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Anti-incinerator campaigners feel ‘vindicated’

Environment Minister Mark H Durkan attending the Zero Waste North West public meeting in the City Hotel. (DER3813PG042)

Environment Minister Mark H Durkan attending the Zero Waste North West public meeting in the City Hotel. (DER3813PG042)

Campaigners opposed to the building of a gasification plant on the outskirts of Derry say they feel vindicated by a decision to bin the controversial £500million project.

Paul Hughes of Enagh Youth Forum, part of the wider Zero Waste North West lobby, welcomed the move to scrap the plans for the plant which would have been built at a site at Strathfoyle.

On Wednesday the the North West Regional Waste Management Group (NWRWMG), established to manage the project and which represents seven North West councils including Derry’s local authority - said the plans have been scrapped because of “question marks over the potential for successful delivery of the project in accordance with the appointment business case and the original final tender submission.”

NWRWMG Joint Committee said it is “very disappointed that it has had to make this recommendation, but has done so in the interests of all its stakeholders, including ratepayers and Councils.”

The £500million ‘super incinerator’ project had been described as one of the largest and most complicated public procurement exercises ever undertaken in Northern Ireland. It would have processed more than 150 million tonnes of waste daily and employed around 40 full time staff.

Campaigners opposed to the plans voiced concerns around the impact to human health and the environment.

Mr Hughes said those who campaigned against the gasification plant feel “vindicated by the news.”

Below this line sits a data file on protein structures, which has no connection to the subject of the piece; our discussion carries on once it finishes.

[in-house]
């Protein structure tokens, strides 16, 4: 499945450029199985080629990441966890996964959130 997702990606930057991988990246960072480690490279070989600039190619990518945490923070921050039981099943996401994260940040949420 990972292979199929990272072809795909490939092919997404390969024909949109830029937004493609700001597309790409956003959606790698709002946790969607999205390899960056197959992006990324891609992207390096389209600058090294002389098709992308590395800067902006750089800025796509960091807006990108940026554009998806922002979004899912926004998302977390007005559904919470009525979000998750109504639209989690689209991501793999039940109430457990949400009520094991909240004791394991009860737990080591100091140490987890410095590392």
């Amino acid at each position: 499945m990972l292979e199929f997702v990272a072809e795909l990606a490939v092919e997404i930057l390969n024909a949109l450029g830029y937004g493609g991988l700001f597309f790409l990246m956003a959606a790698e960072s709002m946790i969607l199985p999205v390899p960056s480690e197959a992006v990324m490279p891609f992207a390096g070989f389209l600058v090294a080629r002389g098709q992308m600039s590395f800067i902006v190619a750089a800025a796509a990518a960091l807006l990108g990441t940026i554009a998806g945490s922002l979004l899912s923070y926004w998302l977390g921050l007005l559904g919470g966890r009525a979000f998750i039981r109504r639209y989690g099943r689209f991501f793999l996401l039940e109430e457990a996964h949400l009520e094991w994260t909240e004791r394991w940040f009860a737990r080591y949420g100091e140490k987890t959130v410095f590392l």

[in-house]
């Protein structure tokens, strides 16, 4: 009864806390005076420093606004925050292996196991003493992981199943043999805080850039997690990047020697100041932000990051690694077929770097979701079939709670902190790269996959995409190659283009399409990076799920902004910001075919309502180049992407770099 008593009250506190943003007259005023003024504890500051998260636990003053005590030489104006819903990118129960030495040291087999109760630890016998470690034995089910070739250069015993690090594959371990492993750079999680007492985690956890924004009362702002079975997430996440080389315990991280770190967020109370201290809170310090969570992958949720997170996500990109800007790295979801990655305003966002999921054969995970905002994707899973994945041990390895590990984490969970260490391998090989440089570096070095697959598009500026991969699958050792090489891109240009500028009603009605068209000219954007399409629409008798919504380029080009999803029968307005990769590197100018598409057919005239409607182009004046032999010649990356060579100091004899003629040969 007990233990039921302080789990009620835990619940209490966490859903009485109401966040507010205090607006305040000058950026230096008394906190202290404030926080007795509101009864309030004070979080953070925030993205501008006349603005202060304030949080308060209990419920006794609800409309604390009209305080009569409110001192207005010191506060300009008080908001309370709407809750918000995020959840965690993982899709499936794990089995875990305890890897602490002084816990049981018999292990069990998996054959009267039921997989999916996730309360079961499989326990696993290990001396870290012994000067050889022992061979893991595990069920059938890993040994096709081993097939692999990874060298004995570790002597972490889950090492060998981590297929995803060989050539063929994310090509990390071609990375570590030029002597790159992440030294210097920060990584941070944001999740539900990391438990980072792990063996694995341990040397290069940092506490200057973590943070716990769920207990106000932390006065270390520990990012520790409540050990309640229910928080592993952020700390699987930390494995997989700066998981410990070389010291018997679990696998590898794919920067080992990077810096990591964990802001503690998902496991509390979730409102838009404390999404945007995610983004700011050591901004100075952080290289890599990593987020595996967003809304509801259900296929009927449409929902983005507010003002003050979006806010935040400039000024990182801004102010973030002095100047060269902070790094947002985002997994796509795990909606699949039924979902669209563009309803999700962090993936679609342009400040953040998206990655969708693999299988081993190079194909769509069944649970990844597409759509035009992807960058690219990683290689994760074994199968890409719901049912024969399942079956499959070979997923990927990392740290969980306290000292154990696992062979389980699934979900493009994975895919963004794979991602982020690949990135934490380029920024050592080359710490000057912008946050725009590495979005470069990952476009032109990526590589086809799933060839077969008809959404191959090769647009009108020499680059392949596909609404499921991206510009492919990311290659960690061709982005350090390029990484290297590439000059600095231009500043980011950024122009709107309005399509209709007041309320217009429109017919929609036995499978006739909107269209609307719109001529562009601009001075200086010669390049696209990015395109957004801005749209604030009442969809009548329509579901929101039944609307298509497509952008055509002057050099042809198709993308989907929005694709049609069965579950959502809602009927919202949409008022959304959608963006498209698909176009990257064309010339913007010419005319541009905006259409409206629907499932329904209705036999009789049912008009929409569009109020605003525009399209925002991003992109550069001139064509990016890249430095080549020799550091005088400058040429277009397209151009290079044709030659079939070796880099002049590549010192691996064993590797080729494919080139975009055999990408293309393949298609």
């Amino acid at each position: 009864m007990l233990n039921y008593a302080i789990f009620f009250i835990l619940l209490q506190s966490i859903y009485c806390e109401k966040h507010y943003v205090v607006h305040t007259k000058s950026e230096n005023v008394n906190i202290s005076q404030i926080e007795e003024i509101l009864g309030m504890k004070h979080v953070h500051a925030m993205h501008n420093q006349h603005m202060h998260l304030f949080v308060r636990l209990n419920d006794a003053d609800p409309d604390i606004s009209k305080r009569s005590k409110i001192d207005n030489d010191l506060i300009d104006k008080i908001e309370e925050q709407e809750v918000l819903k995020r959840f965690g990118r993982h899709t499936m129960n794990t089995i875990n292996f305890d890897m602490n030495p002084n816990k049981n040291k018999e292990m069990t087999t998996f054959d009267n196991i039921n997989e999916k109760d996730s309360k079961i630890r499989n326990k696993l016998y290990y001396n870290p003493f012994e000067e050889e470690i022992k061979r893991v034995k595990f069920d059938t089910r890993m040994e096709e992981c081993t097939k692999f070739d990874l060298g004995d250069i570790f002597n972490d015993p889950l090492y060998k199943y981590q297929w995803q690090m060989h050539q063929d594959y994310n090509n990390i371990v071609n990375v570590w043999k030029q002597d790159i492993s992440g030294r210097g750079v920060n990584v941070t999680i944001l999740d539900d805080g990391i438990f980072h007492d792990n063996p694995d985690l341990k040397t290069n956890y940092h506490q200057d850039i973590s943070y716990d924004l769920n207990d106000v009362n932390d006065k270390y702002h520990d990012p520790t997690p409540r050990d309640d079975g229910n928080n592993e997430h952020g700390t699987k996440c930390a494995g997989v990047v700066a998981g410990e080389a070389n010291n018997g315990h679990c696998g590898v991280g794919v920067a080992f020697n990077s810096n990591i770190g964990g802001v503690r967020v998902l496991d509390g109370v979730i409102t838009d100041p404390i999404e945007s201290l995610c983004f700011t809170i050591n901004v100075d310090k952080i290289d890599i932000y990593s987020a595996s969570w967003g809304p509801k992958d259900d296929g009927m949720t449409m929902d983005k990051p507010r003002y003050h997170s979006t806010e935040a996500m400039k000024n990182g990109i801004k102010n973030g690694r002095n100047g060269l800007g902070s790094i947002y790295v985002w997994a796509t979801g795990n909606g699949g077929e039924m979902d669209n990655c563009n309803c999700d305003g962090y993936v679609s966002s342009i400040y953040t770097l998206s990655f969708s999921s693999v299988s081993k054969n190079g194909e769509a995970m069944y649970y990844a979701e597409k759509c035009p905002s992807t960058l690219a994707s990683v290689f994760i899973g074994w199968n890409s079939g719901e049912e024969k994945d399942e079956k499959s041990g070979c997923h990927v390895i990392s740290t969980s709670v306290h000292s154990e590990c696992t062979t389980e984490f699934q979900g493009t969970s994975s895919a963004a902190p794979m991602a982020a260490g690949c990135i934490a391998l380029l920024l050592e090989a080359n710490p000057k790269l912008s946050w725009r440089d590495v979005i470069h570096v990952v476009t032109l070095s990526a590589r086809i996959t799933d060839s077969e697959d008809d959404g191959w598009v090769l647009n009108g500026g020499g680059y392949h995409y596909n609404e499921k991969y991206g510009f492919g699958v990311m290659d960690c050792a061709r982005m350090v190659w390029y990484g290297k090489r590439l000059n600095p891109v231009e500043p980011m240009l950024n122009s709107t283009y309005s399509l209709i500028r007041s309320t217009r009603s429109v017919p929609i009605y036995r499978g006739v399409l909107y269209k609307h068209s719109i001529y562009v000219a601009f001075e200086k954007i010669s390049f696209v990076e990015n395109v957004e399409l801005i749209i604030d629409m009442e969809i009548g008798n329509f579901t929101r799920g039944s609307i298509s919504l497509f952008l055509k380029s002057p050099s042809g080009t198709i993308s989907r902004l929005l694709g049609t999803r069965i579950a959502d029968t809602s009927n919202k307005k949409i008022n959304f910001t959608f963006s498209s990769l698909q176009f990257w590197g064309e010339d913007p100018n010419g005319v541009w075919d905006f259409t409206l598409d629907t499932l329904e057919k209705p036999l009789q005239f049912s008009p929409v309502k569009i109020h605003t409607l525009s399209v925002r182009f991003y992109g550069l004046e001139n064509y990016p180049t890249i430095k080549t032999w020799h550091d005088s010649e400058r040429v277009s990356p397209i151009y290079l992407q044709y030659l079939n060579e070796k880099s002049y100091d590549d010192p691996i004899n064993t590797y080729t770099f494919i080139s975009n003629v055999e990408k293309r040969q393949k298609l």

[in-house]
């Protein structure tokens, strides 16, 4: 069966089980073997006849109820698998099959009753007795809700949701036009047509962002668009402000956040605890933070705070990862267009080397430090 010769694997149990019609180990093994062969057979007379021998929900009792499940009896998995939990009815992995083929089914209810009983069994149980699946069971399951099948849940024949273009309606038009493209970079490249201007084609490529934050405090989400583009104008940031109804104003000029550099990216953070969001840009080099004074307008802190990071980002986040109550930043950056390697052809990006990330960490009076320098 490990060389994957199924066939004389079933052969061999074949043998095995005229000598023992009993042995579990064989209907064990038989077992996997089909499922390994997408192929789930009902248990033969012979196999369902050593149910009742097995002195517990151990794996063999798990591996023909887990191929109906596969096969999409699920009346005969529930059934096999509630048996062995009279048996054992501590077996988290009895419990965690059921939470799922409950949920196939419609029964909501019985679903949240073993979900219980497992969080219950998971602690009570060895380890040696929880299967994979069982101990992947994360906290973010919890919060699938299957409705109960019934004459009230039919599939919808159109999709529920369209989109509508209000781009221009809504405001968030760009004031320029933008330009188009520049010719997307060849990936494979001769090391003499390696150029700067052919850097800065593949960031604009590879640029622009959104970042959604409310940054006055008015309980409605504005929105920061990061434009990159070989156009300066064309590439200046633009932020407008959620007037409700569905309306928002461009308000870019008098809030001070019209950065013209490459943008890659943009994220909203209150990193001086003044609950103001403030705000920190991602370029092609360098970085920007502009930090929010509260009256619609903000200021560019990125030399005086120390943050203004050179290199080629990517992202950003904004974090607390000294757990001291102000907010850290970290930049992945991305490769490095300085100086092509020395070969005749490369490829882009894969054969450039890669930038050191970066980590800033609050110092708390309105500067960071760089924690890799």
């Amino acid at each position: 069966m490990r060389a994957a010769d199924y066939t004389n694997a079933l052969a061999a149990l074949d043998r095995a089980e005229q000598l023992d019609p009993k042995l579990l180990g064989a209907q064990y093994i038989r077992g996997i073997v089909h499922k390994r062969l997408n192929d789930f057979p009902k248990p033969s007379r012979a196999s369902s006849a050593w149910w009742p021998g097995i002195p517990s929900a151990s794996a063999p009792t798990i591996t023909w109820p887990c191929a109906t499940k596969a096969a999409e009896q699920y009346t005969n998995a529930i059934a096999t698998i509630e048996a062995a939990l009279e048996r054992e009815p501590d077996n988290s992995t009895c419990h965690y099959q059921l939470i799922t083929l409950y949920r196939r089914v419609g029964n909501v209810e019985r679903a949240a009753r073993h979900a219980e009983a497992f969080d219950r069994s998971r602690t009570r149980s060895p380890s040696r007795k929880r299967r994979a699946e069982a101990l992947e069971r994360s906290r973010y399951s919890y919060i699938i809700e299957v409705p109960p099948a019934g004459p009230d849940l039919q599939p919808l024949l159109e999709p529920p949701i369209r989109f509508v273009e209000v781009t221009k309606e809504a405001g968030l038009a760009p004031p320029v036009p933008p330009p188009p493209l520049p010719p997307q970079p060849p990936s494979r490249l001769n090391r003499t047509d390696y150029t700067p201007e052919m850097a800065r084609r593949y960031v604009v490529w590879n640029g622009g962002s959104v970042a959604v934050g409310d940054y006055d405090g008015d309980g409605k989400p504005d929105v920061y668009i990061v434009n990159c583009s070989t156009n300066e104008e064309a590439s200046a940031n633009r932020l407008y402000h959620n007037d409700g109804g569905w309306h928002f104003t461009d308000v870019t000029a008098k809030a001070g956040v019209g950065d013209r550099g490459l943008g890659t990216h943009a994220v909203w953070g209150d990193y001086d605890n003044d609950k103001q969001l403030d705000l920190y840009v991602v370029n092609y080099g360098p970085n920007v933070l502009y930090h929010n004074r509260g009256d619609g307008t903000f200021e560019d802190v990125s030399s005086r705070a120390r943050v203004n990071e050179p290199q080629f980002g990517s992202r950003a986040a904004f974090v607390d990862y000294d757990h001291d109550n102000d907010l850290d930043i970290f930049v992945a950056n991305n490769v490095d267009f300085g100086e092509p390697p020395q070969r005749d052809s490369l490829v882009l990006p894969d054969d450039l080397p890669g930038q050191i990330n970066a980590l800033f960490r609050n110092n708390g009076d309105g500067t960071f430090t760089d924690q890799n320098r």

“We welcome this move and encourage Environment Minister Mark Durkan and all political parties to to work with community groups and organisations such as Zero Waste North West to come up with alternatives, such as community recycling projects.”

Mr Durkan yesterday called the moves to scrap the plans the “correct decision”

“I believe that the NWRWMG has had to bow to circumstances totally outside its control.

“The Joint Committee’s decision has been taken against a background in which, as we all know, waste management in the North requires major reform. For my part, I am committed to seeing that reform delivered, in the best interests of the environment, the economy and the people of Northern Ireland.”

Derry Sinn Féin councillor Bridget Meehan said there is now an opportunity “ to stop and examine the wider array of environmentally and socially sound waste management options that are available such as Zero Waste.”

“If we begin seeing waste as a resource, it has the potential to become a major economic driver that can create new jobs, new products and greener forms of energy and fuel. More importantly, treating waste as a resource will also be our way of protecting our precious resources and our environment for ourselves and future generations,” she said.

The NWRWMG decision will now go before the seven local authorities involved for approval.

 

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